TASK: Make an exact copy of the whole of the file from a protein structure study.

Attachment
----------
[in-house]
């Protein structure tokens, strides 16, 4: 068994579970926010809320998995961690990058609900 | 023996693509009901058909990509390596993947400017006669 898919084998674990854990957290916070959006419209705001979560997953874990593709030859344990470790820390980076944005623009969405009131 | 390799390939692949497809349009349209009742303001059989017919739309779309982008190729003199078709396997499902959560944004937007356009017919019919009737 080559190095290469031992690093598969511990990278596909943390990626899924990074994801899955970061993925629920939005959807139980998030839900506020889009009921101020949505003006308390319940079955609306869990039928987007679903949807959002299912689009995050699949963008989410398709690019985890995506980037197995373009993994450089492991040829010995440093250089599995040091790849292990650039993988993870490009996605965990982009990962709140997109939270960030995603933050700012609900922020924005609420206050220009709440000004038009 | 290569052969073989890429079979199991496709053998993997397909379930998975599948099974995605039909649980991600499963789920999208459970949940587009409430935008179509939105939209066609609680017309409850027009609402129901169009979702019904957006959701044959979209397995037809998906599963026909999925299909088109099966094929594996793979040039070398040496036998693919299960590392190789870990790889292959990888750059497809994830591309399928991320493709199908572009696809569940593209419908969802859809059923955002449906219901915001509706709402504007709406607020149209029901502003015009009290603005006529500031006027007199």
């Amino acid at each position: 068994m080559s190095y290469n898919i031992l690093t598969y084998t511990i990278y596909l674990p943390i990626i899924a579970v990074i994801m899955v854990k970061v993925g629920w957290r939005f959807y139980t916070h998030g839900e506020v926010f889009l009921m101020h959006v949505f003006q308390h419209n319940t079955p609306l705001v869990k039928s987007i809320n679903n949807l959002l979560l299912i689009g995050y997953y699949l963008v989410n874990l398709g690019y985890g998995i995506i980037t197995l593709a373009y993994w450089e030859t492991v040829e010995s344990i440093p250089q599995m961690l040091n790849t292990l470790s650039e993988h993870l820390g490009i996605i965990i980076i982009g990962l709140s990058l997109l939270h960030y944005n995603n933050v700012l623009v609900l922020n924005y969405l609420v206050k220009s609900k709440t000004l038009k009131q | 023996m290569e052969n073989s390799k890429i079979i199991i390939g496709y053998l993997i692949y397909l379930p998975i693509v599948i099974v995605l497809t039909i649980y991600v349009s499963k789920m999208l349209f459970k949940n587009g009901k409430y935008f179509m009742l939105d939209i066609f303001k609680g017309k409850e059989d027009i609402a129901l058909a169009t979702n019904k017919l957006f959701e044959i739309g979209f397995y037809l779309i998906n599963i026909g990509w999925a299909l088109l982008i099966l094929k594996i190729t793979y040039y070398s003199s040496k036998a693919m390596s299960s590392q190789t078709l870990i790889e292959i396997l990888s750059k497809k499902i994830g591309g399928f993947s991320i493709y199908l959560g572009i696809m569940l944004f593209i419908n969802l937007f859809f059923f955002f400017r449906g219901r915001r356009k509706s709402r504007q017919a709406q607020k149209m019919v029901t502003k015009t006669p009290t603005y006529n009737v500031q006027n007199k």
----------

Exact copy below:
[in-house]
């Protein structure tokens, strides 16, 4: 068994579970926010809320998995961690990058609900 | 023996693509009901058909990509390596993947400017006669 898919084998674990854990957290916070959006419209705001979560997953874990593709030859344990470790820390980076944005623009969405009131 | 390799390939692949497809349009349209009742303001059989017919739309779309982008190729003199078709396997499902959560944004937007356009017919019919009737 080559190095290469031992690093598969511990990278596909943390990626899924990074994801899955970061993925629920939005959807139980998030839900506020889009009921101020949505003006308390319940079955609306869990039928987007679903949807959002299912689009995050699949963008989410398709690019985890995506980037197995373009993994450089492991040829010995440093250089599995040091790849292990650039993988993870490009996605965990982009990962709140997109939270960030995603933050700012609900922020924005609420206050220009709440000004038009 | 290569052969073989890429079979199991496709053998993997397909379930998975599948099974995605039909649980991600499963789920999208459970949940587009409430935008179509939105939209066609609680017309409850027009609402129901169009979702019904957006959701044959979209397995037809998906599963026909999925299909088109099966094929594996793979040039070398040496036998693919299960590392190789870990790889292959990888750059497809994830591309399928991320493709199908572009696809569940593209419908969802859809059923955002449906219901915001509706709402504007709406607020149209029901502003015009009290603005006529500031006027007199």
């Amino acid at each position: 068994m080559s190095y290469n898919i031992l690093t598969y084998t511990i990278y596909l674990p943390i990626i899924a579970v990074i994801m899955v854990k970061v993925g629920w957290r939005f959807y139980t916070h998030g839900e506020v926010f889009l009921m101020h959006v949505f003006q308390h419209n319940t079955p609306l705001v869990k039928s987007i809320n679903n949807l959002l979560l299912i689009g995050y997953y699949l963008v989410n874990l398709g690019y985890g998995i995506i980037t197995l593709a373009y993994w450089e030859t492991v040829e010995s344990i440093p250089q599995m961690l040091n790849t292990l470790s650039e993988h993870l820390g490009i996605i965990i980076i982009g990962l709140s990058l997109l939270h960030y944005n995603n933050v700012l623009v609900l922020n924005y969405l609420v206050k220009s609900k709440t000004l038009k009131q | 023996m290569e052969n073989s390799k890429i079979i199991i390939g496709y053998l993997i692949y397909l379930p998975i693509v599948i099974v995605l497809t039909i649980y991600v349009s499963k789920m999208l349209f459970k949940n587009g009901k409430y935008f179509m009742l939105d939209i066609f303001k609680g017309k409850e059989d027009i609402a129901l058909a169009t979702n019904k017919l957006f959701e044959i739309g979209f397995y037809l779309i998906n599963i026909g990509w999925a299909l088109l982008i099966l094929k594996i190729t793979y040039y070398s003199s040496k036998a693919m390596s299960s590392q190789t078709l870990i790889e292959i396997l990888s750059k497809k499902i994830g591309g399928f993947s991320i493709y199908l959560g572009i696809m569940l944004f593209i419908n969802l937007f859809f059923f955002f400017r449906g219901r915001r356009k509706s709402r504007q017919a709406q607020k149209m019919v029901t502003k015009t006669p009290t603005y006529n009737v500031q006027n007199k």